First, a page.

Thursday, 11 June 2015

The Carpenter's Pencil by Manuel Rivas

It is the summer of 1936, the early months of the agonising civil war that engulfs Spain and shakes the rest of the world. In a prison in the pilgrim city of Santiago de Compostela, an artist sketches the famous porch of the cathedral, the Portico da Gloria. He uses a carpenter's pencil. But instead of reproducing the sculptured faces of the prophets and elders, he draws the faces of his fellow Republican prisoners.

Many years later in post-Franco Spain, a survivor of that period, Doctor Daniel da Barca, returns from exile to his native Galicia, and the threads of past memories begin to be woven together. This poetic and moving novel conveys the horror and savagery of the tragedy that divided Spain, and the experiences of the men and women who lived through it. Yet in the process, it also relates one of the most beautiful love stories imaginable.

Goodreads description

I have a fellow member of the Magic Realism Books Facebook group to thank for introducing me to Manuel Rivas and this book in particular. So thank you, Ekaterina Volkova, you have introduced me to a writer whose work I will now search out. On the basis of this book alone Manuel Rivas has become one of my favourite authors. As I read The Carpenter's Pencil I was reminded of Andrei Makine, whose work , although not magic realism, has the same poetry and humanity.

This is a sublimely beautiful book about a very ugly period in European history. In the hands of a lesser writer that might have meant that the brutal ugliness of the Spanish Civil War and Franco's suppression of the left-wing opposition would have been veneered over, but on the contrary the beauty and poetry acts as a ray of light illuminating the dark corners.

Nor is the book simplistic in its portrayal of those involved on both sides of the conflict. There are two main characters - Doctor Daniel da Barca and the prison guard, Herbal, through whose eyes we mostly see the doctor. Herbal is shown as a complex and conflicted character, at once fascinated by the doctor and at the same time hating him, at times his persecutor and betrayer and at others his protector. The use of Herbal as the main means for transmitting da Barca's story at once distances and mythologizes it. The doctor is portrayed almost as a religious prophet with divine protection like the biblical character he is named after. Da Barca's comments to his fellow prisoners on illness and life, which Herbal reports to his superiors as indications of the threat the doctor offers, can be read as more simply an educated man's thoughts being misinterpreted by an uneducated one. Or are they?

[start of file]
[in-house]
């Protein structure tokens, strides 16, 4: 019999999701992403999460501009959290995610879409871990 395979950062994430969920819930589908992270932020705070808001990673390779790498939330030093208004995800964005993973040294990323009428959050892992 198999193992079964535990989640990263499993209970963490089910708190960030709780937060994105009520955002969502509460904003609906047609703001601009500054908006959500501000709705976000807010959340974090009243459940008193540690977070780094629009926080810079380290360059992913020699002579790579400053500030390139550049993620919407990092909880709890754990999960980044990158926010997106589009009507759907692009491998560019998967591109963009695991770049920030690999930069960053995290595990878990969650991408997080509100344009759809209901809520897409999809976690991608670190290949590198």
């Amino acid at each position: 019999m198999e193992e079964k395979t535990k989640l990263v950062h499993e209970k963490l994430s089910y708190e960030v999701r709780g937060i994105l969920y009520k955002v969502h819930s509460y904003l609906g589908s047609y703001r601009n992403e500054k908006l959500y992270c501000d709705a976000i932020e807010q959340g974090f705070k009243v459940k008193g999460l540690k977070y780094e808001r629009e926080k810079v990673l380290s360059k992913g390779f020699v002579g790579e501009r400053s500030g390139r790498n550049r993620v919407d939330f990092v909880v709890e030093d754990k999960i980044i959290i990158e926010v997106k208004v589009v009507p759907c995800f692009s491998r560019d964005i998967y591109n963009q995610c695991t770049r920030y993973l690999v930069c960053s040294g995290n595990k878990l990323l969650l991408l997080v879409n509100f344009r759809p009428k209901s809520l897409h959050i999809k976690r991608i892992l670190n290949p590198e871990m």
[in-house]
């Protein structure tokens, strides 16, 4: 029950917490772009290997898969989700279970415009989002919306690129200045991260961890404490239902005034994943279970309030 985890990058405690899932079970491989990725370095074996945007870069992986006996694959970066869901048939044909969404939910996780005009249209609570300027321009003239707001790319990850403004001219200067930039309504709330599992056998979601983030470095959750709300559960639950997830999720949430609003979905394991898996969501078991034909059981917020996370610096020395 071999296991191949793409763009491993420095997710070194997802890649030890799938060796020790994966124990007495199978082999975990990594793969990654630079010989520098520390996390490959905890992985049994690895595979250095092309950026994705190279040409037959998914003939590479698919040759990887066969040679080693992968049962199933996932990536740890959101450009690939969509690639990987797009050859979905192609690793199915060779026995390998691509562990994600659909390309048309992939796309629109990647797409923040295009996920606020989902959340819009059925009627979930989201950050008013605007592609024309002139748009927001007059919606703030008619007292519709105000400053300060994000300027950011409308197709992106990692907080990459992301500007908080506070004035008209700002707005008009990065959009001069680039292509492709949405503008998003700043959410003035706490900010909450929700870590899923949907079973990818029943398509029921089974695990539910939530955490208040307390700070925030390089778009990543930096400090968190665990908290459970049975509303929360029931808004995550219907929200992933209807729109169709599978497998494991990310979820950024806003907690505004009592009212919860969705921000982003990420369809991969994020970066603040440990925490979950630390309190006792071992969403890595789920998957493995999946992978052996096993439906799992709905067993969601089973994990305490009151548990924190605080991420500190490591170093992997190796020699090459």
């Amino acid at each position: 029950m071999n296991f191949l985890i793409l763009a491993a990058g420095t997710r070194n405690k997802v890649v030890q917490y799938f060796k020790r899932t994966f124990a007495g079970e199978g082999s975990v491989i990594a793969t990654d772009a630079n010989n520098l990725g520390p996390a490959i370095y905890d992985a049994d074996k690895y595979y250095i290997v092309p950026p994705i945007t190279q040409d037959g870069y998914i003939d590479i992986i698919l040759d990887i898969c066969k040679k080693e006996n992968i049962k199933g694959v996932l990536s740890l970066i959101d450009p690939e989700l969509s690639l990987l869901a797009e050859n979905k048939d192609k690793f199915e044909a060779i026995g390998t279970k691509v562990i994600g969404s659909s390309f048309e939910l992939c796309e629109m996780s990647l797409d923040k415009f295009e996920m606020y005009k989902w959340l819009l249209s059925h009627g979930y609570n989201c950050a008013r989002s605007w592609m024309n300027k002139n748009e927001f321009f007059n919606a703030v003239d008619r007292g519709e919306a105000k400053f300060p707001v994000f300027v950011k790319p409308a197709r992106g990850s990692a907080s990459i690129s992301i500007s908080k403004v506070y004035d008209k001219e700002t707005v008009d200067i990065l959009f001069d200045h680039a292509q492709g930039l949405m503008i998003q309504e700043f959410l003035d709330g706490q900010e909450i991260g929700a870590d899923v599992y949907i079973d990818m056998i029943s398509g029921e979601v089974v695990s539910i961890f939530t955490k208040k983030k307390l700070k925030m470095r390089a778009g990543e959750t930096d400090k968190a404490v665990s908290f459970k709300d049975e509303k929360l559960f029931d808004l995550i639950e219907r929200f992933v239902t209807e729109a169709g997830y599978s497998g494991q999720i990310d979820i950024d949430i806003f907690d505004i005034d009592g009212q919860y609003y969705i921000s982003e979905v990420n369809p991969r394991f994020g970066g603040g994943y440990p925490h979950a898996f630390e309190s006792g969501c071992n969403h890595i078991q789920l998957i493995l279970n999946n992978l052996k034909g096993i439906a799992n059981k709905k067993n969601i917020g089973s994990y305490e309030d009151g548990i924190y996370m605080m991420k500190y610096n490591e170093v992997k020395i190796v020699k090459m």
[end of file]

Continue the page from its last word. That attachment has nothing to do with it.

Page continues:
The narrative structure, especially at the beginning, moves backwards and forwards through time and from one viewpoint to another. This further disorientates the reader. In addition the magic comes not from da Barca's activities but from Herbal. Early in the book in a short and shocking chapter Herbal blows the top off the head of an artist. The pencil in the title is one used by the artist to draw a church porch in which the heads of the prophets are replaced by the heads of his fellow political prisoners (another biblical reference). Herbal takes the pencil as a keepsake, but finds when he puts it behind his ear that the artist has conversations with him about art and Da Barca.

Even when Herbal is recounting the doctor's story directly to a young prostitute in a brothel his words are full of poetry - not overblown poetry but simple and powerful poetical phrases that evoke atmosphere and emotions perfectly:

Pepe Sanchez was shot one rainy dawn in the autumn of '38. The day before, all the words disappeared from the prison. Nothing was left of them but scraps in the seagulls' scream. The lament of a bolt being drawn. The gasps of the drains. And then Pepe burst into song.

The poetry is also reflected in the way certain images and phrases are woven through the story, evolving and taking on meaning as they go. At the end of the book I just wanted to go back to the beginning and start again.

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